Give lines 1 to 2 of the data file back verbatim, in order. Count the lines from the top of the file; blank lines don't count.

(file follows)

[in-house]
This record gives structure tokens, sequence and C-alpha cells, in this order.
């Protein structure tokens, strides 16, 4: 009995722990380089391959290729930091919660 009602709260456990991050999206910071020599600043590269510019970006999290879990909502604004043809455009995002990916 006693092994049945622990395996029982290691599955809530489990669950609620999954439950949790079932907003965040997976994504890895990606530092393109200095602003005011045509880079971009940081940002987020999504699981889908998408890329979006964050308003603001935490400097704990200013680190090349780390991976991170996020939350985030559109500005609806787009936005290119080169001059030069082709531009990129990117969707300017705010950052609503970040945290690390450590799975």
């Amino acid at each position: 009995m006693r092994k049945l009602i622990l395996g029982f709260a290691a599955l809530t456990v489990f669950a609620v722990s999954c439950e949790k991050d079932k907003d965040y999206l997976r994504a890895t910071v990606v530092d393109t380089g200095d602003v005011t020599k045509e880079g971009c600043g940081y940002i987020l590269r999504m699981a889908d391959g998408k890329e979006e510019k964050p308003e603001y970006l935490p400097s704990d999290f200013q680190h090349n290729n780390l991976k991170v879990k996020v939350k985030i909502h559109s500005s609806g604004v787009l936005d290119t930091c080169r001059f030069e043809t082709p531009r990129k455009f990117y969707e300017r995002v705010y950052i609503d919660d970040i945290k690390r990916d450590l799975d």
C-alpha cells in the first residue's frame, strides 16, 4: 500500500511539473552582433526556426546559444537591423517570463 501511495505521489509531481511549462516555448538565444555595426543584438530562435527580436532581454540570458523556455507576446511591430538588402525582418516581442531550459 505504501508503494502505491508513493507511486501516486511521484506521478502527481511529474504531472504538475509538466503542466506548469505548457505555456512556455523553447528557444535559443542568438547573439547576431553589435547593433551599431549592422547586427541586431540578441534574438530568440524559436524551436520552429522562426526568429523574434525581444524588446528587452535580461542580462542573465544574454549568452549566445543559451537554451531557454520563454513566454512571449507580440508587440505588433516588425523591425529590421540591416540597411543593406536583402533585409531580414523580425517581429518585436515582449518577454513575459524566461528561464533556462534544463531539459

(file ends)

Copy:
[in-house]
This record gives structure tokens, sequence and C-alpha cells, in this order.